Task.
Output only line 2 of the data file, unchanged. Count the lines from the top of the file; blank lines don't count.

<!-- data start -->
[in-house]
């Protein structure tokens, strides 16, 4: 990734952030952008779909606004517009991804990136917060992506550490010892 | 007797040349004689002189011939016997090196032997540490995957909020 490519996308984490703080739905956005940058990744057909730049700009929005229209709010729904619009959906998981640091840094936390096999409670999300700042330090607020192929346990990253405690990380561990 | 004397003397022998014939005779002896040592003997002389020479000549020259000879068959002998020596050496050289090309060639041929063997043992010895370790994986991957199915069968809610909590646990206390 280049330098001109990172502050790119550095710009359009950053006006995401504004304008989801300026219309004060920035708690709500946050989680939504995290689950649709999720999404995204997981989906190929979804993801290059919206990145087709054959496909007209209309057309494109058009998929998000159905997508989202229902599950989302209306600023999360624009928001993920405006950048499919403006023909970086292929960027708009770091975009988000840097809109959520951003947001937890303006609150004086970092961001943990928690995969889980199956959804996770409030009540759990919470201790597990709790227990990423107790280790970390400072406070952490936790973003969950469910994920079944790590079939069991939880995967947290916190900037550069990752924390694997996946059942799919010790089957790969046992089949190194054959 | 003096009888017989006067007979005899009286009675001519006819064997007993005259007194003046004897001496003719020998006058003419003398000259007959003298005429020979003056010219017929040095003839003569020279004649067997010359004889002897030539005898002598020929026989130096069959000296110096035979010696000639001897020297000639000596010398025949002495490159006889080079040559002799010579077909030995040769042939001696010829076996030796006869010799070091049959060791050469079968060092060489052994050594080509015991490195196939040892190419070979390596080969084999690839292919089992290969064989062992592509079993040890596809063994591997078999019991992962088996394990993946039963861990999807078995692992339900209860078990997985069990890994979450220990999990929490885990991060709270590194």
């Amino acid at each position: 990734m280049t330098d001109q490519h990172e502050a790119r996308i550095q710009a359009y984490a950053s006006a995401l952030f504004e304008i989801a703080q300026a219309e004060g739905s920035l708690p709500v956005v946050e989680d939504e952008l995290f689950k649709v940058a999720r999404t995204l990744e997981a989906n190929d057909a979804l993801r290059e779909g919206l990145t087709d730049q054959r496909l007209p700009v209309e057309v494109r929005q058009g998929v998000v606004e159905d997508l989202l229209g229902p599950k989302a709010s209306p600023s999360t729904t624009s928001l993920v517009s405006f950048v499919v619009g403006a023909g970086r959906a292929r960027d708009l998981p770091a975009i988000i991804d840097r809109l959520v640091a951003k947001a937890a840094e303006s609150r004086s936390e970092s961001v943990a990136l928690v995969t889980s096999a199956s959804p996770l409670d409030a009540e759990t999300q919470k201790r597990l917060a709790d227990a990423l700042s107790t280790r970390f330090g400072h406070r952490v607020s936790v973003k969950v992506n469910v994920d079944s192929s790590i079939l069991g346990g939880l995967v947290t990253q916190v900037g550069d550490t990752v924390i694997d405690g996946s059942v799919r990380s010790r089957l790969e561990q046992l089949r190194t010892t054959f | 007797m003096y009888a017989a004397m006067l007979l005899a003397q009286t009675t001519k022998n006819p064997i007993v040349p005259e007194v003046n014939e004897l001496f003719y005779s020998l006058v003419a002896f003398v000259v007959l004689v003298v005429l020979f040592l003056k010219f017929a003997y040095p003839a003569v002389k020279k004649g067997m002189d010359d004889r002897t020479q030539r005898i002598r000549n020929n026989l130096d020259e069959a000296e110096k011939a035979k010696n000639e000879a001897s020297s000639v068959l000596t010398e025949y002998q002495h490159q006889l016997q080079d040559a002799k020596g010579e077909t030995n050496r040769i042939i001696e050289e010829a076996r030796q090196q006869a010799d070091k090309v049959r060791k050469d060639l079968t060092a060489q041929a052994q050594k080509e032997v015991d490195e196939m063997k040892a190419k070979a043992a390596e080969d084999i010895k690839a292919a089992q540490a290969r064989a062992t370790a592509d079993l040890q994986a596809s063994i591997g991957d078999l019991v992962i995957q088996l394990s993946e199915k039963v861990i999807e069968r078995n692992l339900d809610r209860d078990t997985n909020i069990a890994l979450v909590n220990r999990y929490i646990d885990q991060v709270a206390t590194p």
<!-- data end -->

């Protein structure tokens, strides 16, 4: 990734952030952008779909606004517009991804990136917060992506550490010892 | 007797040349004689002189011939016997090196032997540490995957909020 490519996308984490703080739905956005940058990744057909730049700009929005229209709010729904619009959906998981640091840094936390096999409670999300700042330090607020192929346990990253405690990380561990 | 004397003397022998014939005779002896040592003997002389020479000549020259000879068959002998020596050496050289090309060639041929063997043992010895370790994986991957199915069968809610909590646990206390 280049330098001109990172502050790119550095710009359009950053006006995401504004304008989801300026219309004060920035708690709500946050989680939504995290689950649709999720999404995204997981989906190929979804993801290059919206990145087709054959496909007209209309057309494109058009998929998000159905997508989202229902599950989302209306600023999360624009928001993920405006950048499919403006023909970086292929960027708009770091975009988000840097809109959520951003947001937890303006609150004086970092961001943990928690995969889980199956959804996770409030009540759990919470201790597990709790227990990423107790280790970390400072406070952490936790973003969950469910994920079944790590079939069991939880995967947290916190900037550069990752924390694997996946059942799919010790089957790969046992089949190194054959 | 003096009888017989006067007979005899009286009675001519006819064997007993005259007194003046004897001496003719020998006058003419003398000259007959003298005429020979003056010219017929040095003839003569020279004649067997010359004889002897030539005898002598020929026989130096069959000296110096035979010696000639001897020297000639000596010398025949002495490159006889080079040559002799010579077909030995040769042939001696010829076996030796006869010799070091049959060791050469079968060092060489052994050594080509015991490195196939040892190419070979390596080969084999690839292919089992290969064989062992592509079993040890596809063994591997078999019991992962088996394990993946039963861990999807078995692992339900209860078990997985069990890994979450220990999990929490885990991060709270590194």